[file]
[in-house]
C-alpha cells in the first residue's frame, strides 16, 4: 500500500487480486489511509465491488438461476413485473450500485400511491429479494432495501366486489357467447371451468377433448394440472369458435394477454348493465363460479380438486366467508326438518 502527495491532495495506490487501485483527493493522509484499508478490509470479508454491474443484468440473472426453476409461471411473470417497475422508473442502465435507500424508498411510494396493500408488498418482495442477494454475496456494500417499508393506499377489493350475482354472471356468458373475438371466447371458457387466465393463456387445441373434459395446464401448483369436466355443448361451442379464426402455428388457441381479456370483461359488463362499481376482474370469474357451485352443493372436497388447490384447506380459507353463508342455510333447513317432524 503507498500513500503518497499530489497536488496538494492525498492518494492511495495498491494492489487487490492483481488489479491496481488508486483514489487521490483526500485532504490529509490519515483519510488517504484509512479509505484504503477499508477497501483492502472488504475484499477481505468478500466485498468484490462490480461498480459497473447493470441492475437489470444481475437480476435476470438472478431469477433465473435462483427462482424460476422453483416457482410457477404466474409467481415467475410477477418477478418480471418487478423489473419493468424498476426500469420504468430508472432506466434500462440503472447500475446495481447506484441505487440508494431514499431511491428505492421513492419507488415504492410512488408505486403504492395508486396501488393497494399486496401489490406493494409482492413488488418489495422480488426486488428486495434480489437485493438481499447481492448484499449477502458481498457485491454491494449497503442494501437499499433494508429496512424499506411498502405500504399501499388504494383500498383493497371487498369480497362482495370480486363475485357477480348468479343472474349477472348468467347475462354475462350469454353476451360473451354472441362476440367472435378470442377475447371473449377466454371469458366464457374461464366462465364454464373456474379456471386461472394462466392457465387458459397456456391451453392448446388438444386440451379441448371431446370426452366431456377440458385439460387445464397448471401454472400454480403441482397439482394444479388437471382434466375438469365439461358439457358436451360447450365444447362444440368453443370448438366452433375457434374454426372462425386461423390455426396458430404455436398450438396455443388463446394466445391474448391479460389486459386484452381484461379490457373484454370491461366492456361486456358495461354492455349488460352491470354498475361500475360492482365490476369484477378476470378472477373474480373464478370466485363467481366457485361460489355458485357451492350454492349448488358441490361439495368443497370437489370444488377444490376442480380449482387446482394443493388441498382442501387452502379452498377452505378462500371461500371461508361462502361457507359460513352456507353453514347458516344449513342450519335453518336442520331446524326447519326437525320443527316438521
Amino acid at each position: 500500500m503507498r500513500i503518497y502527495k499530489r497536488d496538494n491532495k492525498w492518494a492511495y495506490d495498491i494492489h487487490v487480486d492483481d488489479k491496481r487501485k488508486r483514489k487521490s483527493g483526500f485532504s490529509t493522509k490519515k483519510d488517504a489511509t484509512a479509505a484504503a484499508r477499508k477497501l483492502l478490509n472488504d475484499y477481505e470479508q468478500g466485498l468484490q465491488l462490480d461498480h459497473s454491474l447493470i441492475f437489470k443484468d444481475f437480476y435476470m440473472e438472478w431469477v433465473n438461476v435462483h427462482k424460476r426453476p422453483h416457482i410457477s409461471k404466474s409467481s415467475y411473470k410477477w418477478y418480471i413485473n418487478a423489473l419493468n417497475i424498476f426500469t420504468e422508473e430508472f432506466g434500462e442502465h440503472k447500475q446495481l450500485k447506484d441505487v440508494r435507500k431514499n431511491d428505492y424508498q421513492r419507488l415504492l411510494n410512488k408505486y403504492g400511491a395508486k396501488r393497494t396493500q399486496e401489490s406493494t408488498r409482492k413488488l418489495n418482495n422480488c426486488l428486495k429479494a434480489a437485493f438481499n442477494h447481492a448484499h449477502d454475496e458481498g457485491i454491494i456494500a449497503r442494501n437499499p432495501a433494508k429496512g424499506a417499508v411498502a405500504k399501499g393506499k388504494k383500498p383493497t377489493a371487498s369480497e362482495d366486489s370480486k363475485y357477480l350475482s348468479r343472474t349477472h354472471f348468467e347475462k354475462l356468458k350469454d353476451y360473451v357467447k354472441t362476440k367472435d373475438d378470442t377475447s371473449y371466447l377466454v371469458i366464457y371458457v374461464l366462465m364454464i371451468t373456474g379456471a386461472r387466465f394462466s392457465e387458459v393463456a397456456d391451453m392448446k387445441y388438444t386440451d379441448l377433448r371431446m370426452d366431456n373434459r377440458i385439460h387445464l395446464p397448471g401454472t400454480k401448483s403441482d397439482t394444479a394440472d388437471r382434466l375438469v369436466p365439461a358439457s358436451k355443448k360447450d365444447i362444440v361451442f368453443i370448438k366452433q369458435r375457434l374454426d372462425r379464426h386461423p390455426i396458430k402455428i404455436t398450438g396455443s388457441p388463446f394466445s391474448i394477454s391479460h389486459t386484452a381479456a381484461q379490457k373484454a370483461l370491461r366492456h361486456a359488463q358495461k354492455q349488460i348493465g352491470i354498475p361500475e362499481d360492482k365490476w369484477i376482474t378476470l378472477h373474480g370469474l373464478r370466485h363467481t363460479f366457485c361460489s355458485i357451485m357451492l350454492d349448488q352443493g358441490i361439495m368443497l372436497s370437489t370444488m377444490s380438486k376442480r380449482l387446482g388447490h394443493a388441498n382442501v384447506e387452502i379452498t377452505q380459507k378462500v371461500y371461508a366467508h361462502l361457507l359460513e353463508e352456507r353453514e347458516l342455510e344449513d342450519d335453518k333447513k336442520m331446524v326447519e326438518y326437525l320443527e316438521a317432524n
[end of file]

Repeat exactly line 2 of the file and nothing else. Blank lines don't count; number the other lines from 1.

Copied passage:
C-alpha cells in the first residue's frame, strides 16, 4: 500500500487480486489511509465491488438461476413485473450500485400511491429479494432495501366486489357467447371451468377433448394440472369458435394477454348493465363460479380438486366467508326438518 502527495491532495495506490487501485483527493493522509484499508478490509470479508454491474443484468440473472426453476409461471411473470417497475422508473442502465435507500424508498411510494396493500408488498418482495442477494454475496456494500417499508393506499377489493350475482354472471356468458373475438371466447371458457387466465393463456387445441373434459395446464401448483369436466355443448361451442379464426402455428388457441381479456370483461359488463362499481376482474370469474357451485352443493372436497388447490384447506380459507353463508342455510333447513317432524 503507498500513500503518497499530489497536488496538494492525498492518494492511495495498491494492489487487490492483481488489479491496481488508486483514489487521490483526500485532504490529509490519515483519510488517504484509512479509505484504503477499508477497501483492502472488504475484499477481505468478500466485498468484490462490480461498480459497473447493470441492475437489470444481475437480476435476470438472478431469477433465473435462483427462482424460476422453483416457482410457477404466474409467481415467475410477477418477478418480471418487478423489473419493468424498476426500469420504468430508472432506466434500462440503472447500475446495481447506484441505487440508494431514499431511491428505492421513492419507488415504492410512488408505486403504492395508486396501488393497494399486496401489490406493494409482492413488488418489495422480488426486488428486495434480489437485493438481499447481492448484499449477502458481498457485491454491494449497503442494501437499499433494508429496512424499506411498502405500504399501499388504494383500498383493497371487498369480497362482495370480486363475485357477480348468479343472474349477472348468467347475462354475462350469454353476451360473451354472441362476440367472435378470442377475447371473449377466454371469458366464457374461464366462465364454464373456474379456471386461472394462466392457465387458459397456456391451453392448446388438444386440451379441448371431446370426452366431456377440458385439460387445464397448471401454472400454480403441482397439482394444479388437471382434466375438469365439461358439457358436451360447450365444447362444440368453443370448438366452433375457434374454426372462425386461423390455426396458430404455436398450438396455443388463446394466445391474448391479460389486459386484452381484461379490457373484454370491461366492456361486456358495461354492455349488460352491470354498475361500475360492482365490476369484477378476470378472477373474480373464478370466485363467481366457485361460489355458485357451492350454492349448488358441490361439495368443497370437489370444488377444490376442480380449482387446482394443493388441498382442501387452502379452498377452505378462500371461500371461508361462502361457507359460513352456507353453514347458516344449513342450519335453518336442520331446524326447519326437525320443527316438521